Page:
A large number of students of school and colleges skipped their ongoing midterm examinations yesterday fearing more blasts.

There are 24 government and over 100 private schools in the capital that have about one lakh students.

Authorities of different city schools told The Daily Star they may close the institutions if the situation does not improve. The schools include Viqarunnisa Noon School and College, Engineering University School, Udayan School, Ideal High School, Pogose School, Holy Cross Girls' High School and College, and Scholastica school.

Scholastica authorities have closed the school for today and asked the parents and guardians to contact them on Sunday morning before sending their children to school.

"If the situation improves, we'll not cancel the ongoing exams. But we may even closes the school if the situation deteriorates, because many students couldn't attend today's (Wednesday) exams," Rowana Hossain, principle of Viqarunnisa Noon School and College, told The Daily Star.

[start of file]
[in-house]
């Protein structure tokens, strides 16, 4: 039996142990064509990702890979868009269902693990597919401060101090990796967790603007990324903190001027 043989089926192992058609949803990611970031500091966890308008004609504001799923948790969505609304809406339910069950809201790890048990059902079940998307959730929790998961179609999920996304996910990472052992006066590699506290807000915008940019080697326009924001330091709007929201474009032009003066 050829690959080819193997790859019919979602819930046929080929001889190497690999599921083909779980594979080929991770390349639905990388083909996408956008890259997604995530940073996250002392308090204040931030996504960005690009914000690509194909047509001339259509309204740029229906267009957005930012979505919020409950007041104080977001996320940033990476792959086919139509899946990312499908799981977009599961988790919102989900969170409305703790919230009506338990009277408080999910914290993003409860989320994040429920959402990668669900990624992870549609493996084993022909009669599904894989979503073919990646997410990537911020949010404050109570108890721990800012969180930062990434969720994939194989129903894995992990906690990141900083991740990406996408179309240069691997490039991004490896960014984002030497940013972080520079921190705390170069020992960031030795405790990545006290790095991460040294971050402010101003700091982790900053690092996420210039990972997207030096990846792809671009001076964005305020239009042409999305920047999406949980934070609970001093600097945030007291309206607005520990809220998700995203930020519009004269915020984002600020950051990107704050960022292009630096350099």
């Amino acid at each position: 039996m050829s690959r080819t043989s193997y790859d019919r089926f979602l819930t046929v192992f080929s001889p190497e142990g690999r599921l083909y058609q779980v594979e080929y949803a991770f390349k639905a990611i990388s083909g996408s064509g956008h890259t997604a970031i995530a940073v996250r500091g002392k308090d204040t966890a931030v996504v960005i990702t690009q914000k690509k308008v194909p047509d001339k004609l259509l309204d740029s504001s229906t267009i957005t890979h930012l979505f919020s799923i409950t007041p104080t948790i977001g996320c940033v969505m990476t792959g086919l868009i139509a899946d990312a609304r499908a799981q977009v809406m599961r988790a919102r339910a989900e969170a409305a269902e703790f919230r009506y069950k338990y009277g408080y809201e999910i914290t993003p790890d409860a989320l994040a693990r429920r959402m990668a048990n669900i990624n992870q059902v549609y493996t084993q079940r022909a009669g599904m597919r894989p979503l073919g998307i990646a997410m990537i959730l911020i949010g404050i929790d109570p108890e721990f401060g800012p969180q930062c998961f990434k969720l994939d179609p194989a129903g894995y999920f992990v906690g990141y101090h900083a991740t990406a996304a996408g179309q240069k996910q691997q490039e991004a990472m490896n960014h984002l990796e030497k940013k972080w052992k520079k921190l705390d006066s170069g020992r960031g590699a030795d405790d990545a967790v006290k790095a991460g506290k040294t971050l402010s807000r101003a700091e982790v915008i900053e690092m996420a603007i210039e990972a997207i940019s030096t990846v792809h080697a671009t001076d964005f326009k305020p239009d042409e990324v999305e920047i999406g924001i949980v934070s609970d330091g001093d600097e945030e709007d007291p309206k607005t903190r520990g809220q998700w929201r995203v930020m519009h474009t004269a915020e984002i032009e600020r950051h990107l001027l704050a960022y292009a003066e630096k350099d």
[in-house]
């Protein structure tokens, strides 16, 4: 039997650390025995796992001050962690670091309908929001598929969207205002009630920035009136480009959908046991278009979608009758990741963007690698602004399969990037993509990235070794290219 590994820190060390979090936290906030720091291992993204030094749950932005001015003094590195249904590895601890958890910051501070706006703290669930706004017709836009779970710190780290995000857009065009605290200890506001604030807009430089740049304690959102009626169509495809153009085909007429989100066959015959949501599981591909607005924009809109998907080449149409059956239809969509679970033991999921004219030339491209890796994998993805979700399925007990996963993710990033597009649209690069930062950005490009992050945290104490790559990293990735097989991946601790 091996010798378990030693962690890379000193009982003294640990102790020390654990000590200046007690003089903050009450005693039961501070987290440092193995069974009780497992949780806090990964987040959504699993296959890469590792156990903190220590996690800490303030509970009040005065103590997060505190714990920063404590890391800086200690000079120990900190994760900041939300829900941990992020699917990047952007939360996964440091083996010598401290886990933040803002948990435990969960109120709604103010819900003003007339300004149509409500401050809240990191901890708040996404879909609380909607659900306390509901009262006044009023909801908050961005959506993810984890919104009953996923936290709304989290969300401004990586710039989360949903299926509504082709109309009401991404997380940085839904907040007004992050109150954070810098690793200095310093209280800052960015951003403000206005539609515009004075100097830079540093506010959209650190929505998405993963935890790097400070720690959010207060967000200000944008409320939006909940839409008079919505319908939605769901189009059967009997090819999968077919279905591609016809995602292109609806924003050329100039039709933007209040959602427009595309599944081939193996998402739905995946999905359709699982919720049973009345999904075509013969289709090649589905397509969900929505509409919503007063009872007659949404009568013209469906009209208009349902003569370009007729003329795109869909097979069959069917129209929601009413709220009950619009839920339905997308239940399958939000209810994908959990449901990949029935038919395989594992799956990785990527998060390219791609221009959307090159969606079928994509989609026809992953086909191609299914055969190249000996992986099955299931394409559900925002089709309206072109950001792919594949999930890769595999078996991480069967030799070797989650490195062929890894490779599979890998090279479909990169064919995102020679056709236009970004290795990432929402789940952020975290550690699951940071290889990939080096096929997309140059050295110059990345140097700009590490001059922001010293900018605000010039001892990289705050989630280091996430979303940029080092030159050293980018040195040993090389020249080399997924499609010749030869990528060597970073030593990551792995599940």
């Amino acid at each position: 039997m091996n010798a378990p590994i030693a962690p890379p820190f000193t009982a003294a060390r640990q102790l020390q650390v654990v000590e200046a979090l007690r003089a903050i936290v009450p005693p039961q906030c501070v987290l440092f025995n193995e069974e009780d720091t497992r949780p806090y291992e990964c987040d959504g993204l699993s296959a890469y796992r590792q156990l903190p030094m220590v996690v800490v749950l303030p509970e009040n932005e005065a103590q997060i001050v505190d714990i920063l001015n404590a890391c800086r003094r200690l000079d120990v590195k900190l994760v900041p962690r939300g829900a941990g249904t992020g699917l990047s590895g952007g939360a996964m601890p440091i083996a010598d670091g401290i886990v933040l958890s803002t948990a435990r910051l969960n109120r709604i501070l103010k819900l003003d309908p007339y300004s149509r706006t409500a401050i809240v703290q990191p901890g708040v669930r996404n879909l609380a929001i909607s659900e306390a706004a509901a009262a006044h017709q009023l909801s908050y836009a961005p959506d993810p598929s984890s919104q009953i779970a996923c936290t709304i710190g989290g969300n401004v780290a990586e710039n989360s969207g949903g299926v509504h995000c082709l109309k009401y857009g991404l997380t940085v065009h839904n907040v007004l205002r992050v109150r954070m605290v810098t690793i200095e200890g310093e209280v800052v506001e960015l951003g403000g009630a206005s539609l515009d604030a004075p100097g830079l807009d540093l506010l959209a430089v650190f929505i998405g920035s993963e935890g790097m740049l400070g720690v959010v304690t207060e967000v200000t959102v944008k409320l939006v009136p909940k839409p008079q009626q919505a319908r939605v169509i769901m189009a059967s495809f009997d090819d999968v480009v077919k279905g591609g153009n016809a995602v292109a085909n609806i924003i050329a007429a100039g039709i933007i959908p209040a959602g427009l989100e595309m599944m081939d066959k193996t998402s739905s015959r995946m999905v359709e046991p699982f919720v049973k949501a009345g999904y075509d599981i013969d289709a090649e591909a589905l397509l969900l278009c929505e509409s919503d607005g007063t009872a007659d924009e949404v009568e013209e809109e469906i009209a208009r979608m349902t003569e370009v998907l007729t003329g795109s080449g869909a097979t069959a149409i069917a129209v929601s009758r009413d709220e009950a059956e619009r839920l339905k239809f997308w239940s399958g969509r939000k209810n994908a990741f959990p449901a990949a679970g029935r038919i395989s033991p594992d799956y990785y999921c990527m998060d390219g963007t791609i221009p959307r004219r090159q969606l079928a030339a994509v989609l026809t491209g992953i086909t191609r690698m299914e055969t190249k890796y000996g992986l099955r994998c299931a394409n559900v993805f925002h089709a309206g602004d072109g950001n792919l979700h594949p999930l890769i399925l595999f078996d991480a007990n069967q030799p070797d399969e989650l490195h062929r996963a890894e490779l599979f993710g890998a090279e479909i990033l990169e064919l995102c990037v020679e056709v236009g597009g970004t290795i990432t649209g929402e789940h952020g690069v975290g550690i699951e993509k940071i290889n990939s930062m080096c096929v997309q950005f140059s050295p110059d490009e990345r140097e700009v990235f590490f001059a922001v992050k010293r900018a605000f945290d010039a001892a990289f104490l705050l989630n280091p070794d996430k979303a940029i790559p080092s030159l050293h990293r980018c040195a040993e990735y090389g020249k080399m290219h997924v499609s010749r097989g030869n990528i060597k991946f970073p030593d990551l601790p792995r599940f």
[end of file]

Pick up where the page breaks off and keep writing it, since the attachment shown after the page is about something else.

Those who missed yesterday's exams will have the chance to sit for them under special arrangements, she said.

Most of the parents expressed their concern over safety of their children. Many of them rushed to their children's schools to safely bring them back home.

"If the exam is not postponed, even then I'll not send my daughter to school; security of life is much more important than the exams," said Jesmin, a worried mother of a student of Viqarunnisa school.

Many other parents expressed the same concern.

Authorities of different schools and colleges said they received a huge number of calls from the worried parents.

Clockwise: Components of a bomb that exploded near Jatiya Press Club; a bomb left in a bag and leaflets of Jama'atul Mujahideen Bangladesh found on the Judge's Court premises in Nilphamari; an injured passer-by groans with pain near Sonargaon Hotel in Dhaka; and five madrasa students held by police at Zia International Airport in connection with the blasts. PHOTO: STAR